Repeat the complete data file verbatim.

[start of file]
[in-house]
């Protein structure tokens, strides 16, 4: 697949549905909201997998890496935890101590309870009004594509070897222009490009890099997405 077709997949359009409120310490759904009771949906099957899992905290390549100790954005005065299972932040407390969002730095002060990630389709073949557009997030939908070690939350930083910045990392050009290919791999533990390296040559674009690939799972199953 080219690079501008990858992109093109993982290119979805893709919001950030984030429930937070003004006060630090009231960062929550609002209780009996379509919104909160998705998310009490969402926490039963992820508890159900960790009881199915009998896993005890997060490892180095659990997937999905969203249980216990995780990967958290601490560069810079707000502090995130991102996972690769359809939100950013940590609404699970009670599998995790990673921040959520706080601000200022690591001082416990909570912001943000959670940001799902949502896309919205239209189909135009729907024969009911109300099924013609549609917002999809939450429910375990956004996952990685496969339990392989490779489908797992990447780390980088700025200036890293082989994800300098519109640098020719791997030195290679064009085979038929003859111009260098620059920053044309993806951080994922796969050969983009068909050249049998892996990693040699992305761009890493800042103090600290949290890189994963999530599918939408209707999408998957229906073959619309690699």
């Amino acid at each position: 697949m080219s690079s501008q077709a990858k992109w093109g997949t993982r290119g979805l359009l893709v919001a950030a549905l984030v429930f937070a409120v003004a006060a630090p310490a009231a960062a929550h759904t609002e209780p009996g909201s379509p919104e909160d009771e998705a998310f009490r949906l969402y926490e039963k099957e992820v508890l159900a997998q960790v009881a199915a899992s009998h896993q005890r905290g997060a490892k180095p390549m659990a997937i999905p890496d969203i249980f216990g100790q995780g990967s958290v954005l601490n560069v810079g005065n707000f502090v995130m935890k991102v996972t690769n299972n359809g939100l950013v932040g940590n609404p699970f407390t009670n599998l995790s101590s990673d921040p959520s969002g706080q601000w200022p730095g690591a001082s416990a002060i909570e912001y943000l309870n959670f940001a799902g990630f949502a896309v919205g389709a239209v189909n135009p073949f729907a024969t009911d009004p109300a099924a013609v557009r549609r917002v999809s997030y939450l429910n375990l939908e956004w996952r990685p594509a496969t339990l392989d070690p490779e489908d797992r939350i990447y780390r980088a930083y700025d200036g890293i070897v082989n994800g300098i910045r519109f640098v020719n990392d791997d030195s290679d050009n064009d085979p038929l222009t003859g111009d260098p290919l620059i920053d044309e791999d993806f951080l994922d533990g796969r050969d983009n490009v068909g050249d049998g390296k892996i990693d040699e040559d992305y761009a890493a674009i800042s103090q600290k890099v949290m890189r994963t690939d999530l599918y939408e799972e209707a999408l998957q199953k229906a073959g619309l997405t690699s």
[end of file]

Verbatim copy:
[in-house]
């Protein structure tokens, strides 16, 4: 697949549905909201997998890496935890101590309870009004594509070897222009490009890099997405 077709997949359009409120310490759904009771949906099957899992905290390549100790954005005065299972932040407390969002730095002060990630389709073949557009997030939908070690939350930083910045990392050009290919791999533990390296040559674009690939799972199953 080219690079501008990858992109093109993982290119979805893709919001950030984030429930937070003004006060630090009231960062929550609002209780009996379509919104909160998705998310009490969402926490039963992820508890159900960790009881199915009998896993005890997060490892180095659990997937999905969203249980216990995780990967958290601490560069810079707000502090995130991102996972690769359809939100950013940590609404699970009670599998995790990673921040959520706080601000200022690591001082416990909570912001943000959670940001799902949502896309919205239209189909135009729907024969009911109300099924013609549609917002999809939450429910375990956004996952990685496969339990392989490779489908797992990447780390980088700025200036890293082989994800300098519109640098020719791997030195290679064009085979038929003859111009260098620059920053044309993806951080994922796969050969983009068909050249049998892996990693040699992305761009890493800042103090600290949290890189994963999530599918939408209707999408998957229906073959619309690699």
């Amino acid at each position: 697949m080219s690079s501008q077709a990858k992109w093109g997949t993982r290119g979805l359009l893709v919001a950030a549905l984030v429930f937070a409120v003004a006060a630090p310490a009231a960062a929550h759904t609002e209780p009996g909201s379509p919104e909160d009771e998705a998310f009490r949906l969402y926490e039963k099957e992820v508890l159900a997998q960790v009881a199915a899992s009998h896993q005890r905290g997060a490892k180095p390549m659990a997937i999905p890496d969203i249980f216990g100790q995780g990967s958290v954005l601490n560069v810079g005065n707000f502090v995130m935890k991102v996972t690769n299972n359809g939100l950013v932040g940590n609404p699970f407390t009670n599998l995790s101590s990673d921040p959520s969002g706080q601000w200022p730095g690591a001082s416990a002060i909570e912001y943000l309870n959670f940001a799902g990630f949502a896309v919205g389709a239209v189909n135009p073949f729907a024969t009911d009004p109300a099924a013609v557009r549609r917002v999809s997030y939450l429910n375990l939908e956004w996952r990685p594509a496969t339990l392989d070690p490779e489908d797992r939350i990447y780390r980088a930083y700025d200036g890293i070897v082989n994800g300098i910045r519109f640098v020719n990392d791997d030195s290679d050009n064009d085979p038929l222009t003859g111009d260098p290919l620059i920053d044309e791999d993806f951080l994922d533990g796969r050969d983009n490009v068909g050249d049998g390296k892996i990693d040699e040559d992305y761009a890493a674009i800042s103090q600290k890099v949290m890189r994963t690939d999530l599918y939408e799972e209707a999408l998957q199953k229906a073959g619309l997405t690699s």